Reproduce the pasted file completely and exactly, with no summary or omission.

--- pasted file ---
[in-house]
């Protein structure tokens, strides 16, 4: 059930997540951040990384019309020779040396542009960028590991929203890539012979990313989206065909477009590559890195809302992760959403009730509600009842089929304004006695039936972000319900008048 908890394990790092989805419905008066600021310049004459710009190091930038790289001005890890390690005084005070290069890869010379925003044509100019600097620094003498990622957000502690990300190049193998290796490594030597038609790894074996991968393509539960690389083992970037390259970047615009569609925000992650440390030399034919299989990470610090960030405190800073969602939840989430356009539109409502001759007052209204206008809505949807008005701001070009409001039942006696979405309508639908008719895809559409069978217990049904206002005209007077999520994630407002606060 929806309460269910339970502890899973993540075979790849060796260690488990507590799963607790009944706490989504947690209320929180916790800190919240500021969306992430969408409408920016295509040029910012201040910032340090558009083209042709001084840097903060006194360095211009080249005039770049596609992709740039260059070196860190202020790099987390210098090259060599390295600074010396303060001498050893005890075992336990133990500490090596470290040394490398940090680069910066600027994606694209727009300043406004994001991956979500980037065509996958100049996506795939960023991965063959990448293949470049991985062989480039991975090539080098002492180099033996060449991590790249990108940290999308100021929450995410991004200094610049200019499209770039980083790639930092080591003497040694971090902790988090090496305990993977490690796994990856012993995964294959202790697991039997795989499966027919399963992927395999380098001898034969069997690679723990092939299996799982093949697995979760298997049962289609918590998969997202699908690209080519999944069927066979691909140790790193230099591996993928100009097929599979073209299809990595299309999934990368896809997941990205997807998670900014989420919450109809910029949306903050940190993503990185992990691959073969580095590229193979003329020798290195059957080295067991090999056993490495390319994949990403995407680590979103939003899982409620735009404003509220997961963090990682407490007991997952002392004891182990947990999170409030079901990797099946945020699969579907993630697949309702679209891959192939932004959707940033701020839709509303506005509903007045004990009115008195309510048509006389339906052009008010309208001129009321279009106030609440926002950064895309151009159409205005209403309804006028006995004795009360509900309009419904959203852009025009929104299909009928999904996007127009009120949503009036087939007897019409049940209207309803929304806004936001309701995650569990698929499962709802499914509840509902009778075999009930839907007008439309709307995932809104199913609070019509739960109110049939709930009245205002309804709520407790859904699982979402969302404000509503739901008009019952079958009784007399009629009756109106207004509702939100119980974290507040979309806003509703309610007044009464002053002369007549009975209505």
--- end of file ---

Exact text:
[in-house]
């Protein structure tokens, strides 16, 4: 059930997540951040990384019309020779040396542009960028590991929203890539012979990313989206065909477009590559890195809302992760959403009730509600009842089929304004006695039936972000319900008048 908890394990790092989805419905008066600021310049004459710009190091930038790289001005890890390690005084005070290069890869010379925003044509100019600097620094003498990622957000502690990300190049193998290796490594030597038609790894074996991968393509539960690389083992970037390259970047615009569609925000992650440390030399034919299989990470610090960030405190800073969602939840989430356009539109409502001759007052209204206008809505949807008005701001070009409001039942006696979405309508639908008719895809559409069978217990049904206002005209007077999520994630407002606060 929806309460269910339970502890899973993540075979790849060796260690488990507590799963607790009944706490989504947690209320929180916790800190919240500021969306992430969408409408920016295509040029910012201040910032340090558009083209042709001084840097903060006194360095211009080249005039770049596609992709740039260059070196860190202020790099987390210098090259060599390295600074010396303060001498050893005890075992336990133990500490090596470290040394490398940090680069910066600027994606694209727009300043406004994001991956979500980037065509996958100049996506795939960023991965063959990448293949470049991985062989480039991975090539080098002492180099033996060449991590790249990108940290999308100021929450995410991004200094610049200019499209770039980083790639930092080591003497040694971090902790988090090496305990993977490690796994990856012993995964294959202790697991039997795989499966027919399963992927395999380098001898034969069997690679723990092939299996799982093949697995979760298997049962289609918590998969997202699908690209080519999944069927066979691909140790790193230099591996993928100009097929599979073209299809990595299309999934990368896809997941990205997807998670900014989420919450109809910029949306903050940190993503990185992990691959073969580095590229193979003329020798290195059957080295067991090999056993490495390319994949990403995407680590979103939003899982409620735009404003509220997961963090990682407490007991997952002392004891182990947990999170409030079901990797099946945020699969579907993630697949309702679209891959192939932004959707940033701020839709509303506005509903007045004990009115008195309510048509006389339906052009008010309208001129009321279009106030609440926002950064895309151009159409205005209403309804006028006995004795009360509900309009419904959203852009025009929104299909009928999904996007127009009120949503009036087939007897019409049940209207309803929304806004936001309701995650569990698929499962709802499914509840509902009778075999009930839907007008439309709307995932809104199913609070019509739960109110049939709930009245205002309804709520407790859904699982979402969302404000509503739901008009019952079958009784007399009629009756109106207004509702939100119980974290507040979309806003509703309610007044009464002053002369007549009975209505």